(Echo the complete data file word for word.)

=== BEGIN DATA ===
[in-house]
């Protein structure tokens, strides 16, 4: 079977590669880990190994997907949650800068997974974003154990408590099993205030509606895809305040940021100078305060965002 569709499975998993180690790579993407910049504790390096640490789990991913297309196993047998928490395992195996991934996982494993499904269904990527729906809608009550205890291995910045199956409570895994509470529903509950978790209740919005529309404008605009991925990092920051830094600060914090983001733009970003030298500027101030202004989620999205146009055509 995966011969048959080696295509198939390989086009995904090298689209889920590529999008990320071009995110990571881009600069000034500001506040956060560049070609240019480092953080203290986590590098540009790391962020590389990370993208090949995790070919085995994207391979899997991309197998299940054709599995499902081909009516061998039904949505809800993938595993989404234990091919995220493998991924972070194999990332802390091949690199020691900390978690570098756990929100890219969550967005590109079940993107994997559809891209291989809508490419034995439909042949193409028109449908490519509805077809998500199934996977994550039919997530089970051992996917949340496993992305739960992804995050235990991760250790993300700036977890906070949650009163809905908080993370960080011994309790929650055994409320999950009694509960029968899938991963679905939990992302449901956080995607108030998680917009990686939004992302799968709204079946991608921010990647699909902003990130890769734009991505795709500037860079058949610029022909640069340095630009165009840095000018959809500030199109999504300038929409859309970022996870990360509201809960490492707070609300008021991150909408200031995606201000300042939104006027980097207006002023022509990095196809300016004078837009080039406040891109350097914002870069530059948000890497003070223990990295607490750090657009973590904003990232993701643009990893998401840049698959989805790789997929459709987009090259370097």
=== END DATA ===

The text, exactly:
[in-house]
């Protein structure tokens, strides 16, 4: 079977590669880990190994997907949650800068997974974003154990408590099993205030509606895809305040940021100078305060965002 569709499975998993180690790579993407910049504790390096640490789990991913297309196993047998928490395992195996991934996982494993499904269904990527729906809608009550205890291995910045199956409570895994509470529903509950978790209740919005529309404008605009991925990092920051830094600060914090983001733009970003030298500027101030202004989620999205146009055509 995966011969048959080696295509198939390989086009995904090298689209889920590529999008990320071009995110990571881009600069000034500001506040956060560049070609240019480092953080203290986590590098540009790391962020590389990370993208090949995790070919085995994207391979899997991309197998299940054709599995499902081909009516061998039904949505809800993938595993989404234990091919995220493998991924972070194999990332802390091949690199020691900390978690570098756990929100890219969550967005590109079940993107994997559809891209291989809508490419034995439909042949193409028109449908490519509805077809998500199934996977994550039919997530089970051992996917949340496993992305739960992804995050235990991760250790993300700036977890906070949650009163809905908080993370960080011994309790929650055994409320999950009694509960029968899938991963679905939990992302449901956080995607108030998680917009990686939004992302799968709204079946991608921010990647699909902003990130890769734009991505795709500037860079058949610029022909640069340095630009165009840095000018959809500030199109999504300038929409859309970022996870990360509201809960490492707070609300008021991150909408200031995606201000300042939104006027980097207006002023022509990095196809300016004078837009080039406040891109350097914002870069530059948000890497003070223990990295607490750090657009973590904003990232993701643009990893998401840049698959989805790789997929459709987009090259370097």